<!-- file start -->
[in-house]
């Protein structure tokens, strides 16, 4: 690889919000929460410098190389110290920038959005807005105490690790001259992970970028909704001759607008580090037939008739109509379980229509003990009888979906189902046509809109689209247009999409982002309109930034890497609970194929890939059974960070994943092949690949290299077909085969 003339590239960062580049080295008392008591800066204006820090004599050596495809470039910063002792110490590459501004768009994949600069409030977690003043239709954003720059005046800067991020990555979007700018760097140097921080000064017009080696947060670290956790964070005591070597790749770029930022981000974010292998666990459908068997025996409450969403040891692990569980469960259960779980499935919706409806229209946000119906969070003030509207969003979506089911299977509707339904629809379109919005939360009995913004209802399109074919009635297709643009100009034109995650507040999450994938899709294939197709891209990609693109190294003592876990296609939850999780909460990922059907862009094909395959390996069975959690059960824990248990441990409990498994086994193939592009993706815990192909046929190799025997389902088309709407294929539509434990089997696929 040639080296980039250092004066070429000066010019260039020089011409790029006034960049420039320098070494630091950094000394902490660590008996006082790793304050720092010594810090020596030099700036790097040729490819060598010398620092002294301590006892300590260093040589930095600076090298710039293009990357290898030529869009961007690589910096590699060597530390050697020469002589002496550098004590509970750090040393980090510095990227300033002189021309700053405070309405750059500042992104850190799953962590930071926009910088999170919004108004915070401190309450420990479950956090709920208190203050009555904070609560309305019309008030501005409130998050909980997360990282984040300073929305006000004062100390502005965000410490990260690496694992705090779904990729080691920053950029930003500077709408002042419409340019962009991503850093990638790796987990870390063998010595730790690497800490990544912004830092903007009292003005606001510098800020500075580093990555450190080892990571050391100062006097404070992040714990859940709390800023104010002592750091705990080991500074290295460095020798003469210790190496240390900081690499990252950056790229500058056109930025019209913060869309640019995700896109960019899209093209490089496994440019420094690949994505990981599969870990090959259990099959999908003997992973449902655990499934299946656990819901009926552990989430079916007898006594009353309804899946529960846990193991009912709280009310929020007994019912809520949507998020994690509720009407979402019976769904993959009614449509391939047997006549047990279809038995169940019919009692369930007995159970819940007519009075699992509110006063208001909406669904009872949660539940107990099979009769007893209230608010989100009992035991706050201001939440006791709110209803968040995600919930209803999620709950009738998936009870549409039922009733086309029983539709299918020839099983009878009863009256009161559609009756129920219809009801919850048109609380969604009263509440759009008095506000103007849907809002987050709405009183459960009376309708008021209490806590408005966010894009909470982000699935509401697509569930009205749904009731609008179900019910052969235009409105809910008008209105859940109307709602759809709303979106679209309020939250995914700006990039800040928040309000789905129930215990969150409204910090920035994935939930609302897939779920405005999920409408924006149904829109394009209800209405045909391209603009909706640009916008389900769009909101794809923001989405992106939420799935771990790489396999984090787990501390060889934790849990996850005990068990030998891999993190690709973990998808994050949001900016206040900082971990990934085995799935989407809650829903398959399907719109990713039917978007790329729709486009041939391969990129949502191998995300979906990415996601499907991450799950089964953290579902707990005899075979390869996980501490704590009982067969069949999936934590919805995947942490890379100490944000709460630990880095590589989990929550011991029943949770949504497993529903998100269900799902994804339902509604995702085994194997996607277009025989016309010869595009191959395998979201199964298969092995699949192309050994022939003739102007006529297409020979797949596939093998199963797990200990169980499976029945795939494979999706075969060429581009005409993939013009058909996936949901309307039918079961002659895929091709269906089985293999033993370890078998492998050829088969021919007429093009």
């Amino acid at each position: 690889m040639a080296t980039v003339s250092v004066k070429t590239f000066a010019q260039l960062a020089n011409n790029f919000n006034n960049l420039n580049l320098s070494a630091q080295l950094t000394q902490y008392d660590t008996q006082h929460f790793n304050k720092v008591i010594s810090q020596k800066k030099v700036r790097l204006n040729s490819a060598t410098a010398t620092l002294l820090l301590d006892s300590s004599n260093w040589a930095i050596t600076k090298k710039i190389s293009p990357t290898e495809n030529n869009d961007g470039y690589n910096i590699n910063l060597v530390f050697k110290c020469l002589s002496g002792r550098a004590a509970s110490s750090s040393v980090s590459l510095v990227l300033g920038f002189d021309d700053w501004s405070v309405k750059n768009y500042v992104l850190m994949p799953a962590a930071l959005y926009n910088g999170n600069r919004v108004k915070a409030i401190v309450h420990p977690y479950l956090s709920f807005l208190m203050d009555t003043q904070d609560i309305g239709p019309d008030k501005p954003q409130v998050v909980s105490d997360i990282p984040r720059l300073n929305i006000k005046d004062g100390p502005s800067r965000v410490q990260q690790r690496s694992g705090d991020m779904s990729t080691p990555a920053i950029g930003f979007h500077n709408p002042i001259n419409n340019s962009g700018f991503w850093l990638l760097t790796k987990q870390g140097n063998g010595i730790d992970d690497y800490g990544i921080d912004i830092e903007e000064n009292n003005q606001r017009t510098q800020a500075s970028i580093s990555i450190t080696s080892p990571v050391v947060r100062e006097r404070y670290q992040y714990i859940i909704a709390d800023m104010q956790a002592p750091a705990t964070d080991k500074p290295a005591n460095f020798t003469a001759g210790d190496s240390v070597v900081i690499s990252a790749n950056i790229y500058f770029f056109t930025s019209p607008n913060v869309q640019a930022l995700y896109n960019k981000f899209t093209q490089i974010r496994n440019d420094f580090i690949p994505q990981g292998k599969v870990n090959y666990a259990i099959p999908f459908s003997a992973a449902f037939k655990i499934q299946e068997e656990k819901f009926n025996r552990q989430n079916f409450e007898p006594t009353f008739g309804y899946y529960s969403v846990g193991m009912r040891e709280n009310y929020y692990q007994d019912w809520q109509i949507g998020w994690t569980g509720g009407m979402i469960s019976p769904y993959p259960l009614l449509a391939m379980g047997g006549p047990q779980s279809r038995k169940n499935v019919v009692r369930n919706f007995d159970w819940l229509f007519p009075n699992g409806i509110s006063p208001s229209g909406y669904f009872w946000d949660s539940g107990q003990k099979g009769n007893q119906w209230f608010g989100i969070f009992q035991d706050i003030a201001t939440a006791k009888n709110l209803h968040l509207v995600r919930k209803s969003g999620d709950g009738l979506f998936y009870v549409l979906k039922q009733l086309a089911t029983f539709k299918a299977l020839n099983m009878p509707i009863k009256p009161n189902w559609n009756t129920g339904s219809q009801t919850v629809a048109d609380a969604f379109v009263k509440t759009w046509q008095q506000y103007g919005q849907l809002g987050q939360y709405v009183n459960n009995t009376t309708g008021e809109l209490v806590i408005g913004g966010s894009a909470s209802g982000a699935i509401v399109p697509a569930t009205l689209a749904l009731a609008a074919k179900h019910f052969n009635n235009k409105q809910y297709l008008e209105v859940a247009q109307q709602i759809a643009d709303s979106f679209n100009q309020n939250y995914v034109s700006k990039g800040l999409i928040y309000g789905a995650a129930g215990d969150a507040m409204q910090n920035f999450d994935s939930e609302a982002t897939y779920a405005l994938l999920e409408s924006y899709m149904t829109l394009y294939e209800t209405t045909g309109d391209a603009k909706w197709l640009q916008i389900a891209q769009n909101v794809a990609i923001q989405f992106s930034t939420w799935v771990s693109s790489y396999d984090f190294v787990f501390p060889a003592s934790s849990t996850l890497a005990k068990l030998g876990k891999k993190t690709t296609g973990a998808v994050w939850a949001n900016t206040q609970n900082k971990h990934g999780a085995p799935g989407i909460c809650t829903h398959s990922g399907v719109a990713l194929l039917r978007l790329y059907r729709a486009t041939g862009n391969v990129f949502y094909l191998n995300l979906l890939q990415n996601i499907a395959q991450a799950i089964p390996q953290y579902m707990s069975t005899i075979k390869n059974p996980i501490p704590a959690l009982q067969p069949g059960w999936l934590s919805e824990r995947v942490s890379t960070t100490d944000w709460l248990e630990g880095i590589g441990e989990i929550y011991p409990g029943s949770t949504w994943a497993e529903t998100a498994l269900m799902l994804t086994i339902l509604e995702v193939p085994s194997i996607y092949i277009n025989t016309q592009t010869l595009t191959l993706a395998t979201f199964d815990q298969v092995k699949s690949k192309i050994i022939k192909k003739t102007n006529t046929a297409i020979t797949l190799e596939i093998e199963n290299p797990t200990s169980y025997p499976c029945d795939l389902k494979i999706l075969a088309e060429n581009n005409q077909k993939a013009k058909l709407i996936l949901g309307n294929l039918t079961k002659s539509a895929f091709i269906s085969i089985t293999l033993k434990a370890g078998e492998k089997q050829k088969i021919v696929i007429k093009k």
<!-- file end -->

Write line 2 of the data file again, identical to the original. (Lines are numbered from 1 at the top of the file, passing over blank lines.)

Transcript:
């Protein structure tokens, strides 16, 4: 690889919000929460410098190389110290920038959005807005105490690790001259992970970028909704001759607008580090037939008739109509379980229509003990009888979906189902046509809109689209247009999409982002309109930034890497609970194929890939059974960070994943092949690949290299077909085969 003339590239960062580049080295008392008591800066204006820090004599050596495809470039910063002792110490590459501004768009994949600069409030977690003043239709954003720059005046800067991020990555979007700018760097140097921080000064017009080696947060670290956790964070005591070597790749770029930022981000974010292998666990459908068997025996409450969403040891692990569980469960259960779980499935919706409806229209946000119906969070003030509207969003979506089911299977509707339904629809379109919005939360009995913004209802399109074919009635297709643009100009034109995650507040999450994938899709294939197709891209990609693109190294003592876990296609939850999780909460990922059907862009094909395959390996069975959690059960824990248990441990409990498994086994193939592009993706815990192909046929190799025997389902088309709407294929539509434990089997696929 040639080296980039250092004066070429000066010019260039020089011409790029006034960049420039320098070494630091950094000394902490660590008996006082790793304050720092010594810090020596030099700036790097040729490819060598010398620092002294301590006892300590260093040589930095600076090298710039293009990357290898030529869009961007690589910096590699060597530390050697020469002589002496550098004590509970750090040393980090510095990227300033002189021309700053405070309405750059500042992104850190799953962590930071926009910088999170919004108004915070401190309450420990479950956090709920208190203050009555904070609560309305019309008030501005409130998050909980997360990282984040300073929305006000004062100390502005965000410490990260690496694992705090779904990729080691920053950029930003500077709408002042419409340019962009991503850093990638790796987990870390063998010595730790690497800490990544912004830092903007009292003005606001510098800020500075580093990555450190080892990571050391100062006097404070992040714990859940709390800023104010002592750091705990080991500074290295460095020798003469210790190496240390900081690499990252950056790229500058056109930025019209913060869309640019995700896109960019899209093209490089496994440019420094690949994505990981599969870990090959259990099959999908003997992973449902655990499934299946656990819901009926552990989430079916007898006594009353309804899946529960846990193991009912709280009310929020007994019912809520949507998020994690509720009407979402019976769904993959009614449509391939047997006549047990279809038995169940019919009692369930007995159970819940007519009075699992509110006063208001909406669904009872949660539940107990099979009769007893209230608010989100009992035991706050201001939440006791709110209803968040995600919930209803999620709950009738998936009870549409039922009733086309029983539709299918020839099983009878009863009256009161559609009756129920219809009801919850048109609380969604009263509440759009008095506000103007849907809002987050709405009183459960009376309708008021209490806590408005966010894009909470982000699935509401697509569930009205749904009731609008179900019910052969235009409105809910008008209105859940109307709602759809709303979106679209309020939250995914700006990039800040928040309000789905129930215990969150409204910090920035994935939930609302897939779920405005999920409408924006149904829109394009209800209405045909391209603009909706640009916008389900769009909101794809923001989405992106939420799935771990790489396999984090787990501390060889934790849990996850005990068990030998891999993190690709973990998808994050949001900016206040900082971990990934085995799935989407809650829903398959399907719109990713039917978007790329729709486009041939391969990129949502191998995300979906990415996601499907991450799950089964953290579902707990005899075979390869996980501490704590009982067969069949999936934590919805995947942490890379100490944000709460630990880095590589989990929550011991029943949770949504497993529903998100269900799902994804339902509604995702085994194997996607277009025989016309010869595009191959395998979201199964298969092995699949192309050994022939003739102007006529297409020979797949596939093998199963797990200990169980499976029945795939494979999706075969060429581009005409993939013009058909996936949901309307039918079961002659895929091709269906089985293999033993370890078998492998050829088969021919007429093009």